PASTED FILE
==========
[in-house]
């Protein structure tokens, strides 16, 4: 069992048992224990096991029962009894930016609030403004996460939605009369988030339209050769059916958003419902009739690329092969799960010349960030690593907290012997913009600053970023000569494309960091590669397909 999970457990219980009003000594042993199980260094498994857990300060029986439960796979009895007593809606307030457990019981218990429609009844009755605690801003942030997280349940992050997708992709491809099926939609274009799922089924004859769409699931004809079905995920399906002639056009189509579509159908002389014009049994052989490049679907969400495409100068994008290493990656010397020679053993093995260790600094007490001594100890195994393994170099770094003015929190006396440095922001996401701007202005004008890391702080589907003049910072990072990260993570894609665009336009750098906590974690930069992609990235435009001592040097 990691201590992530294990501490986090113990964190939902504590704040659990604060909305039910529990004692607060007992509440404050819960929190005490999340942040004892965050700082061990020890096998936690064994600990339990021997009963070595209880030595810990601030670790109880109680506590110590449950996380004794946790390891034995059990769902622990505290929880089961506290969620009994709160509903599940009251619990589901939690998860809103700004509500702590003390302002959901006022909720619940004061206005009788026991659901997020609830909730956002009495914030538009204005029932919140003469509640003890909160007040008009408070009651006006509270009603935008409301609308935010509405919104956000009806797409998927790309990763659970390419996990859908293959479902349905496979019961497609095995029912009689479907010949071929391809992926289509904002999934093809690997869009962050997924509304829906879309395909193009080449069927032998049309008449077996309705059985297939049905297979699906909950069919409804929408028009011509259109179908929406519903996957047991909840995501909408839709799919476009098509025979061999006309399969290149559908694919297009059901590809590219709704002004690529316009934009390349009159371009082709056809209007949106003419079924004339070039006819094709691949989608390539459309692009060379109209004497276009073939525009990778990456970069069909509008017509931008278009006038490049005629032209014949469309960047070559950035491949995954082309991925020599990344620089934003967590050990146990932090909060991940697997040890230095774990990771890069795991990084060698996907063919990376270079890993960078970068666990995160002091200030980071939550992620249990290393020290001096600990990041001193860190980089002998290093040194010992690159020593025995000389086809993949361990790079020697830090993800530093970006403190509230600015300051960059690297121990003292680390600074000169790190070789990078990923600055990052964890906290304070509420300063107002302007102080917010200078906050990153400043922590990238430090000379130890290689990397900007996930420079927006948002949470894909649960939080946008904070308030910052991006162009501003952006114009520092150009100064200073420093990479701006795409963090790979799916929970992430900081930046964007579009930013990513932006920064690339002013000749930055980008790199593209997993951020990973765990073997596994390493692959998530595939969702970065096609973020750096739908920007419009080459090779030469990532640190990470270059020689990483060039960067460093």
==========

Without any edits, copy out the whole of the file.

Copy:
[in-house]
């Protein structure tokens, strides 16, 4: 069992048992224990096991029962009894930016609030403004996460939605009369988030339209050769059916958003419902009739690329092969799960010349960030690593907290012997913009600053970023000569494309960091590669397909 999970457990219980009003000594042993199980260094498994857990300060029986439960796979009895007593809606307030457990019981218990429609009844009755605690801003942030997280349940992050997708992709491809099926939609274009799922089924004859769409699931004809079905995920399906002639056009189509579509159908002389014009049994052989490049679907969400495409100068994008290493990656010397020679053993093995260790600094007490001594100890195994393994170099770094003015929190006396440095922001996401701007202005004008890391702080589907003049910072990072990260993570894609665009336009750098906590974690930069992609990235435009001592040097 990691201590992530294990501490986090113990964190939902504590704040659990604060909305039910529990004692607060007992509440404050819960929190005490999340942040004892965050700082061990020890096998936690064994600990339990021997009963070595209880030595810990601030670790109880109680506590110590449950996380004794946790390891034995059990769902622990505290929880089961506290969620009994709160509903599940009251619990589901939690998860809103700004509500702590003390302002959901006022909720619940004061206005009788026991659901997020609830909730956002009495914030538009204005029932919140003469509640003890909160007040008009408070009651006006509270009603935008409301609308935010509405919104956000009806797409998927790309990763659970390419996990859908293959479902349905496979019961497609095995029912009689479907010949071929391809992926289509904002999934093809690997869009962050997924509304829906879309395909193009080449069927032998049309008449077996309705059985297939049905297979699906909950069919409804929408028009011509259109179908929406519903996957047991909840995501909408839709799919476009098509025979061999006309399969290149559908694919297009059901590809590219709704002004690529316009934009390349009159371009082709056809209007949106003419079924004339070039006819094709691949989608390539459309692009060379109209004497276009073939525009990778990456970069069909509008017509931008278009006038490049005629032209014949469309960047070559950035491949995954082309991925020599990344620089934003967590050990146990932090909060991940697997040890230095774990990771890069795991990084060698996907063919990376270079890993960078970068666990995160002091200030980071939550992620249990290393020290001096600990990041001193860190980089002998290093040194010992690159020593025995000389086809993949361990790079020697830090993800530093970006403190509230600015300051960059690297121990003292680390600074000169790190070789990078990923600055990052964890906290304070509420300063107002302007102080917010200078906050990153400043922590990238430090000379130890290689990397900007996930420079927006948002949470894909649960939080946008904070308030910052991006162009501003952006114009520092150009100064200073420093990479701006795409963090790979799916929970992430900081930046964007579009930013990513932006920064690339002013000749930055980008790199593209997993951020990973765990073997596994390493692959998530595939969702970065096609973020750096739908920007419009080459090779030469990532640190990470270059020689990483060039960067460093």